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Understanding Women and Medicine through Material Culture

In this first session we will introduce ourselves to theme of women and medicine through a visit to the Museum of the History of Science in Oxford. With guest historian Ido Israelowich (Tel Aviv University) we will look at different medical instruments used by or on women and see how material culture can help us understand the place of medicine in women’s lives from the ancient world to the present day.

Seminar/essay questions:

• How can the study of material culture add to our understanding of women and medicine?
• Have women been the main target of new medical technologies? If so, why?
• Pick one medical instrument and discuss the role it has played in the medical care of women.

Required reading:

http://nursingclio.org/2014/10/21/adventures-in-the-archives-living-in-a-material-world/
• Kathryn Yeniyurt, ‘When it Hurts to Look: Interpreting the Interior of the Victorian Woman’, Social History of Medicine (2014) 27;1: 22-40.

Additional reading:

• A. Appadurai, The Social Life of Things: Commodities in Cultural Perspective (Cambridge: CUP, 1986).
• Ian W. Archer, ‘Purgation as the allure of mastery: early modern medicine and the technology of the self’, in Lena Cowen Orlin (ed) Material London, ca. 1600 (Philadelphia: University of Pennsylvania Press, 2000).
• Patricia Anne Baker and Gillian Carr, Practitioners, Practices and Patients: New Approaches to Medical Archaeology and Anthropology (Oxford: Oxbow Books, 2002).
• L. Chazaro, ‘Mexican women's pelves and obstetrical procedures: interventions with forceps in late 19th-century medicine’, Feminist Review (2005) 79: 100-115.
• Moira Donald and Linda Hurcombe (eds), Gender and Material Culture in Historical Perspective (Basingstoke: Macmillan, 2000).
• Ralph Jackson, ‘Medicine and hygiene’, in Lindsay Allason-Jones (ed), Artefacts in Roman Britain: Their Purpose and Use (Cambridge: Cambridge University Press, 2011).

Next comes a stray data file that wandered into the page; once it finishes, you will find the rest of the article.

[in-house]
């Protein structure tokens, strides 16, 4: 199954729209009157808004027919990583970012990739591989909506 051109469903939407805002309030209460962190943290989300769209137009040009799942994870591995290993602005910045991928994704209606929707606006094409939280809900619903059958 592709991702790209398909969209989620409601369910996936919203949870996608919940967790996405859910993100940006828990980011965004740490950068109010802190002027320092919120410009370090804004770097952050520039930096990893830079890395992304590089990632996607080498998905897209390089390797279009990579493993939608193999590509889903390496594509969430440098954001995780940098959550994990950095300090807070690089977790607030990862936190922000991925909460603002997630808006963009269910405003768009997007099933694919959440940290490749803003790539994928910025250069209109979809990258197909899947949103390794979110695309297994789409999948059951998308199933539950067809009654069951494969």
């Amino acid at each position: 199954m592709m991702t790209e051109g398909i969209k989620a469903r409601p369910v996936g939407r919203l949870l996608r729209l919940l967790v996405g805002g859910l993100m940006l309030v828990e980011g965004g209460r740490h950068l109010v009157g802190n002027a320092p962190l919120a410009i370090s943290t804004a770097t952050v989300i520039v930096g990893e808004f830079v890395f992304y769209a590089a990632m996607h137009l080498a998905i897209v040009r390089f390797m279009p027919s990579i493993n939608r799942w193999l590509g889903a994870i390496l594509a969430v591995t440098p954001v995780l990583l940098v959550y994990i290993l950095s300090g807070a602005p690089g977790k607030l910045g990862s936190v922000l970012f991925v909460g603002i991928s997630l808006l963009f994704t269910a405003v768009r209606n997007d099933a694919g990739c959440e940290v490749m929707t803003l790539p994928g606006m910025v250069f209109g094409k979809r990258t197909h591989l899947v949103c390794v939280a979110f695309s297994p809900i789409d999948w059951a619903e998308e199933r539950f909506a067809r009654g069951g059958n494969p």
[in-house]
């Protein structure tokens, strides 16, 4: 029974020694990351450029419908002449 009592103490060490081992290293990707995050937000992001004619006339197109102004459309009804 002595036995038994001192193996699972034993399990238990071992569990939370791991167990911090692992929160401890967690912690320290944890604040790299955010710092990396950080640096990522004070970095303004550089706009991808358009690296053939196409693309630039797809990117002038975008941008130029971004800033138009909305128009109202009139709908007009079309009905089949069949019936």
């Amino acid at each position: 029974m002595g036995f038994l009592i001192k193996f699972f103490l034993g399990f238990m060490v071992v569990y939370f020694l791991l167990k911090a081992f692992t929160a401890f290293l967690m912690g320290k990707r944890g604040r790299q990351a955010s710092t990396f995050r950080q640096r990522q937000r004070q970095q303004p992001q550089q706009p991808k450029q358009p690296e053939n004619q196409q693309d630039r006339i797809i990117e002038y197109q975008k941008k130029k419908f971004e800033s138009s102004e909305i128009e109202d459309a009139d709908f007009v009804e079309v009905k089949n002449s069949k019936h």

• Ryan Johnson, ‘European Cloth and “Tropical” Skin: Clothing Material and British Ideas of Health and Hygiene in Tropical Climates’, Bulletin of the History of Medicine, (2009) 83;3: 530-560.
• W. David Kingery (ed), Learning from Things: Method and Theory of Material Culture Studies (Washington, D.C.: Smithsonian Institution Press, 1996).
• Alan R. Koslow,“Tools of the Trade: Late-Nineteenth-Century Medical Instruments in Ruth J. Abram, Send Us a Lady Physician”: Women Doctors In America, 1835-1920 (New York: Norton, 1985), 35-36.
• Anne L. McClanan and Karen Rosoff Encarnación (eds), The Material Culture of Sex, Procreation, and Marriage in Premodern Europe (Basingstoke: Palgtave, 2001).
• Daniel Miller (ed.), Material Cultures: Why Some Things Matter (Chicago: University of Chicago Press, 1998).
• Erin O’Connor, Raw Material: Producing Pathology in Victorian Culture (Durham, N.C.: Duke University Press, 2000).
• Bryan Pfaffenberger, ‘Social Anthropology of Technology’, Annual Review of Anthropology (1992) 21: 491-516.
• Alisha Rankin, ‘Exotic materials and treasured knowledge: the valuable legacy of noblewomen's remedies in early modern Germany’, Renaissance Studies (2014) 28;4: 533-555.
• C. Berco, ‘Textiles as social texts: syphilis, material culture and gender in Golden Age Spain’, Journal of Social History (2011), 44;3: 785-810.